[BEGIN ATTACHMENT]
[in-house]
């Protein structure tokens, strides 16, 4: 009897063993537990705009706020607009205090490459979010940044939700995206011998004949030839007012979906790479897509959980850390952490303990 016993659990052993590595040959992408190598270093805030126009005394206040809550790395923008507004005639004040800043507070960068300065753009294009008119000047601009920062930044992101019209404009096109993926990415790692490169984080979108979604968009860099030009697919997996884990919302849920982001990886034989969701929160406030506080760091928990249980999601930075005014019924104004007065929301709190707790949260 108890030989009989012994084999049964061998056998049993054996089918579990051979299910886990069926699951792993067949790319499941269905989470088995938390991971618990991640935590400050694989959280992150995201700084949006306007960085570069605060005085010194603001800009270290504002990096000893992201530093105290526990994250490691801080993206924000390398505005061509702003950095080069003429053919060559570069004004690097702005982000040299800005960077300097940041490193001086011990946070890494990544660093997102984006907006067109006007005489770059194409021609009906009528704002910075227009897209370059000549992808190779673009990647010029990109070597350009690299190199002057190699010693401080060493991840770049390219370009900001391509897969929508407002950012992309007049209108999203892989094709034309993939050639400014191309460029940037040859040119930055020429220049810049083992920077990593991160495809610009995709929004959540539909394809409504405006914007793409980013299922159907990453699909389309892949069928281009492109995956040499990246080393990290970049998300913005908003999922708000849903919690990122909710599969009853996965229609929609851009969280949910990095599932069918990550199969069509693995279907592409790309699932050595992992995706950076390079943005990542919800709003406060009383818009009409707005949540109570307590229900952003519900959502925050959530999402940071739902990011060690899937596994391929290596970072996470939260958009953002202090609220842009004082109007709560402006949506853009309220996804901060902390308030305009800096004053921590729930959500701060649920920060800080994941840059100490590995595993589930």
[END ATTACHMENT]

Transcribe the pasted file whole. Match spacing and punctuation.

[in-house]
């Protein structure tokens, strides 16, 4: 009897063993537990705009706020607009205090490459979010940044939700995206011998004949030839007012979906790479897509959980850390952490303990 016993659990052993590595040959992408190598270093805030126009005394206040809550790395923008507004005639004040800043507070960068300065753009294009008119000047601009920062930044992101019209404009096109993926990415790692490169984080979108979604968009860099030009697919997996884990919302849920982001990886034989969701929160406030506080760091928990249980999601930075005014019924104004007065929301709190707790949260 108890030989009989012994084999049964061998056998049993054996089918579990051979299910886990069926699951792993067949790319499941269905989470088995938390991971618990991640935590400050694989959280992150995201700084949006306007960085570069605060005085010194603001800009270290504002990096000893992201530093105290526990994250490691801080993206924000390398505005061509702003950095080069003429053919060559570069004004690097702005982000040299800005960077300097940041490193001086011990946070890494990544660093997102984006907006067109006007005489770059194409021609009906009528704002910075227009897209370059000549992808190779673009990647010029990109070597350009690299190199002057190699010693401080060493991840770049390219370009900001391509897969929508407002950012992309007049209108999203892989094709034309993939050639400014191309460029940037040859040119930055020429220049810049083992920077990593991160495809610009995709929004959540539909394809409504405006914007793409980013299922159907990453699909389309892949069928281009492109995956040499990246080393990290970049998300913005908003999922708000849903919690990122909710599969009853996965229609929609851009969280949910990095599932069918990550199969069509693995279907592409790309699932050595992992995706950076390079943005990542919800709003406060009383818009009409707005949540109570307590229900952003519900959502925050959530999402940071739902990011060690899937596994391929290596970072996470939260958009953002202090609220842009004082109007709560402006949506853009309220996804901060902390308030305009800096004053921590729930959500701060649920920060800080994941840059100490590995595993589930």